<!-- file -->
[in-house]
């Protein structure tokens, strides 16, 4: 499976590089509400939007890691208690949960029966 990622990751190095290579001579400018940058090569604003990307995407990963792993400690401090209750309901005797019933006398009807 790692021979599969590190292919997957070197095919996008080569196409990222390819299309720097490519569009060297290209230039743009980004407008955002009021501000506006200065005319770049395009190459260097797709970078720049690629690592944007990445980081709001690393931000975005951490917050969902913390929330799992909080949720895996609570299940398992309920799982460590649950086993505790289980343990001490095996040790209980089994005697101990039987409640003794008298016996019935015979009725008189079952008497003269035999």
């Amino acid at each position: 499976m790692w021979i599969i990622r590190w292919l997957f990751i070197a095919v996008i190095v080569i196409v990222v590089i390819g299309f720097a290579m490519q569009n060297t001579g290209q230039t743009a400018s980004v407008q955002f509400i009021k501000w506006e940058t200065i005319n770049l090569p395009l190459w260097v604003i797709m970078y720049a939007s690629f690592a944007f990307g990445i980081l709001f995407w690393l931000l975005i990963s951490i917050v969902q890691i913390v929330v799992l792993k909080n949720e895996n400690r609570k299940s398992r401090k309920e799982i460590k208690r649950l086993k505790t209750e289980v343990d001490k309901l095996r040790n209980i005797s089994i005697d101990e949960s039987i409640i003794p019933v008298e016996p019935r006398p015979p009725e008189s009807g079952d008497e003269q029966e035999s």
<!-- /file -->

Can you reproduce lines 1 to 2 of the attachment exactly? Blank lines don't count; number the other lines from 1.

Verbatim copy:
[in-house]
């Protein structure tokens, strides 16, 4: 499976590089509400939007890691208690949960029966 990622990751190095290579001579400018940058090569604003990307995407990963792993400690401090209750309901005797019933006398009807 790692021979599969590190292919997957070197095919996008080569196409990222390819299309720097490519569009060297290209230039743009980004407008955002009021501000506006200065005319770049395009190459260097797709970078720049690629690592944007990445980081709001690393931000975005951490917050969902913390929330799992909080949720895996609570299940398992309920799982460590649950086993505790289980343990001490095996040790209980089994005697101990039987409640003794008298016996019935015979009725008189079952008497003269035999």